documenting damage to cultural and religious heritage.

Among the goals of the survey was to gather evidence to assist the
investigations of the UN Criminal Tribunal for the Former Yugoslavia
(ICTY). The deliberate destruction of cultural property, in the
absence of overriding military necessity, is a serious violation of
international law and those responsible for ordering and carrying
out such attacks can be prosecuted for war crimes. According to the
Tribunal's statute, these include the "seizure of, destruction, or
willful damage done to institutions dedicated to religion, charity,
and education, the arts and sciences, historic monuments, and works
of art and science."[4]

Another aim of the survey was to provide a basis for planning the
post-war restoration of heritage sites by identifying monuments in
need of immediate conservation and assisting in the formulation of
reconstruction projects. We also sought to identify qualified
individuals, institutions, and local initiatives on the ground in
Kosovo that would benefit from outside support. Documentation
assembled in the survey has already been used to launch the first
projects for the protection and reconstruction of war-damaged
historical architecture in Kosovo since the end of the war.

The survey was not focused solely on listed monuments, due in part
to our commitment to document war crimes against cultural property.
While the 1954 Hague Convention requires that protected monuments be
designated and marked as such, the 1977 Protocols I and II
Additional to the Geneva Conventions of 1949 use a more inclusive
wording, which is also reflected in the ICTY's statute. Furthermore,
it was evident that the criteria employed in listing monuments for
protection by the Serbian authorities before the war had been
conditioned to a considerable extent by ideological
considerations.[5]

Thus, we made it our goal to ascertain, insofar as possible, the
condition of all cultural and religious monuments and institutions,
whether listed or not, that were reported to have been damaged.
Covering both wartime and post-war destruction, the survey was
primarily a damage assessment. Limitations on our time and resources
and the difficulties of access to some sites prevented us from
making a more detailed study of each monument.

Our survey database has 268 entries for architectural monuments,
representing sites we visited during our fieldwork in October 1999
or for which we have obtained photographs and other documentation
from local institutions and individuals that had carried out their
own efforts to document the destruction of cultural heritage.[6]
Those sources, including the Institute for the Protection of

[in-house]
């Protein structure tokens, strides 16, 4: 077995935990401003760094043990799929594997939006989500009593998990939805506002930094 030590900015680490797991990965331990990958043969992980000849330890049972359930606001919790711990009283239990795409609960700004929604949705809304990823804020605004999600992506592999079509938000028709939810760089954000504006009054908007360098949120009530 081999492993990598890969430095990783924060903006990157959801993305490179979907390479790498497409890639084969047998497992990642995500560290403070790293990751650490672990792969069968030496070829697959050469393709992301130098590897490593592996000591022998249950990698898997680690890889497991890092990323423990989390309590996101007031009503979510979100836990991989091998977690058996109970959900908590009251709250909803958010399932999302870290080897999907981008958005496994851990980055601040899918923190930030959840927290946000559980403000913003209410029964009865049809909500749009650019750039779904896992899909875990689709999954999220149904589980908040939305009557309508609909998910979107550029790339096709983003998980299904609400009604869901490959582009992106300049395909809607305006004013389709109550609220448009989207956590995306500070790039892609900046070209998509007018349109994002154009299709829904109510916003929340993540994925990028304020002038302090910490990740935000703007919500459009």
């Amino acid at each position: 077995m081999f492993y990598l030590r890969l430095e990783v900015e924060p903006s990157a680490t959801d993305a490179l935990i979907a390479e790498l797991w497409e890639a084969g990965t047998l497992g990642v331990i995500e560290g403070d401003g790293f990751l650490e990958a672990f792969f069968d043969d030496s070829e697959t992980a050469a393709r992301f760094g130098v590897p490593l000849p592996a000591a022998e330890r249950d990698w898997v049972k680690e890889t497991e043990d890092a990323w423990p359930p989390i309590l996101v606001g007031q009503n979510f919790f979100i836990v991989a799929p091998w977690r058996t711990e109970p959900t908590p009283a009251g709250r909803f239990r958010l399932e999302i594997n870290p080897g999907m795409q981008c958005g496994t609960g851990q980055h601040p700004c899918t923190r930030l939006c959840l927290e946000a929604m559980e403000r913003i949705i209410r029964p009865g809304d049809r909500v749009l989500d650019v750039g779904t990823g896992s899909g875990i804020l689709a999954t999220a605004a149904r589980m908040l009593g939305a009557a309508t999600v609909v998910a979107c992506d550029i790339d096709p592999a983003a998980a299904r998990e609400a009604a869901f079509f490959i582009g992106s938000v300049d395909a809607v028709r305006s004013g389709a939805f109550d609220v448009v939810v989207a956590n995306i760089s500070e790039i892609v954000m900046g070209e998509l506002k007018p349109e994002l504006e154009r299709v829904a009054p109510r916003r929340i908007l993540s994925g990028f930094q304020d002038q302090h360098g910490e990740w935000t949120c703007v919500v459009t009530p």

Monuments of Kosovo, the Presidency of the Islamic Community of
Kosovo (KBI), and the Serbian Orthodox Eparchy of Raska and Prizren,
have additional documentation in their files. The Department of
Culture in the United Nations Interim Administration in Kosovo
(UNMIK), established in April 2000 (
<URL:http://www.geocities.com/kosovaheritage/> ) is now working with
the Institute for the Protection of Monuments of Kosovo to prepare a
more detailed survey of monuments and sites in Kosovo that are in
need of protection and restoration.

We found that out of the four well-preserved historic urban centres
in Kosovo three old towns--Pec, Gjakova, Vushtrri (Serbian:
Vucitrn)--had suffered severe devastation. Allegations by the
Yugoslav authorities notwithstanding, it was evident both from the
nature of the damage we saw and from the statements of eyewitnesses
we interviewed that this destruction was not the result of aerial
bombardment. The historic city of Prizren survived the war without
significant damage to any of its monuments, except for the Museum of
the 1878 Albanian League of Prizren, which was burned down on March
28, 1999, by Serbian police using rifle-propelled grenades.
Prishtina, Kosovo's capital city, had already lost much of its
historic core to Tito-era urban renewal decades ago, but has a
number of major monuments, which survived the war intact as did most
of the rest of the city. War damage in the capital was largely
limited to a handful of modern government buildings, including the
Serbian police headquarters and the post and telecommunications
centre, which were hit by NATO air strikes; one 16th-c. neighborhood
mosque and a number of Albanian houses and shops were burned by
Serbian forces during the war.

Other allegations of NATO bombing damage to cultural monuments in
Kosovo also proved to be unfounded. In Gjakova, for example, we
found the two Ottoman-era bridges, both alleged to have suffered
direct hits, to be completely intact. The Roman Catholic church of
St. Anthony had been taken over by soldiers from the nearby Yugoslav
army base, who evicted the Albanian priests and the nuns from the
church and convent "half an hour before the war (i.e. the NATO